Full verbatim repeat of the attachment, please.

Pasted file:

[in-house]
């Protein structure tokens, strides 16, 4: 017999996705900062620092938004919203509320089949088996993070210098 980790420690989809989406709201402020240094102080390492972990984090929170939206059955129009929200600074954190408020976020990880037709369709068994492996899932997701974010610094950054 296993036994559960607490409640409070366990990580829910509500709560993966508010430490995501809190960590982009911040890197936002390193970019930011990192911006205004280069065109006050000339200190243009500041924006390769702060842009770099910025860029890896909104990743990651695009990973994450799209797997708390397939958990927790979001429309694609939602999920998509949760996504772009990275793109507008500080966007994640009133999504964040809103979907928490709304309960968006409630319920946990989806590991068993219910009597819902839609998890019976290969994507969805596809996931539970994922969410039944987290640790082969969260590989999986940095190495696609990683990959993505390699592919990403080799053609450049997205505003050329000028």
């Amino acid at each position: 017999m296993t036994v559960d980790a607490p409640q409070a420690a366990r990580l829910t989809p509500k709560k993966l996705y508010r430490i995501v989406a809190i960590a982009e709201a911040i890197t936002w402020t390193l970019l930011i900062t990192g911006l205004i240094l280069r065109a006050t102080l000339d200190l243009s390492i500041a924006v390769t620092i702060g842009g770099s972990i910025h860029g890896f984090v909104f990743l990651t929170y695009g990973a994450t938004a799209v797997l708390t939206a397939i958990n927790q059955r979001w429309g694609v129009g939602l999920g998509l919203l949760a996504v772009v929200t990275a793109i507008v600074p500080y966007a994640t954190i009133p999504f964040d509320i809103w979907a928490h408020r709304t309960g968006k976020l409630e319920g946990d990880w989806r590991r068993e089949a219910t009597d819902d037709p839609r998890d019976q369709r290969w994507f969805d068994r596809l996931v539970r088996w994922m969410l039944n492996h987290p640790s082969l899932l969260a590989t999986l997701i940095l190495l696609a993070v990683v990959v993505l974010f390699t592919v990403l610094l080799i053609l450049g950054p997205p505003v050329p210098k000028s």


[in-house]
């Protein structure tokens, strides 16, 4: 017999996705900062620092938004919203509320089949088996993070210098 980790420690989809989406709201402020240094102080390492972990984090929170939206059955129009929200600074954190408020976020990880037709369709068994492996899932997701974010610094950054 296993036994559960607490409640409070366990990580829910509500709560993966508010430490995501809190960590982009911040890197936002390193970019930011990192911006205004280069065109006050000339200190243009500041924006390769702060842009770099910025860029890896909104990743990651695009990973994450799209797997708390397939958990927790979001429309694609939602999920998509949760996504772009990275793109507008500080966007994640009133999504964040809103979907928490709304309960968006409630319920946990989806590991068993219910009597819902839609998890019976290969994507969805596809996931539970994922969410039944987290640790082969969260590989999986940095190495696609990683990959993505390699592919990403080799053609450049997205505003050329000028």
């Amino acid at each position: 017999m296993t036994v559960d980790a607490p409640q409070a420690a366990r990580l829910t989809p509500k709560k993966l996705y508010r430490i995501v989406a809190i960590a982009e709201a911040i890197t936002w402020t390193l970019l930011i900062t990192g911006l205004i240094l280069r065109a006050t102080l000339d200190l243009s390492i500041a924006v390769t620092i702060g842009g770099s972990i910025h860029g890896f984090v909104f990743l990651t929170y695009g990973a994450t938004a799209v797997l708390t939206a397939i958990n927790q059955r979001w429309g694609v129009g939602l999920g998509l919203l949760a996504v772009v929200t990275a793109i507008v600074p500080y966007a994640t954190i009133p999504f964040d509320i809103w979907a928490h408020r709304t309960g968006k976020l409630e319920g946990d990880w989806r590991r068993e089949a219910t009597d819902d037709p839609r998890d019976q369709r290969w994507f969805d068994r596809l996931v539970r088996w994922m969410l039944n492996h987290p640790s082969l899932l969260a590989t999986l997701i940095l190495l696609a993070v990683v990959v993505l974010f390699t592919v990403l610094l080799i053609l450049g950054p997205p505003v050329p210098k000028s």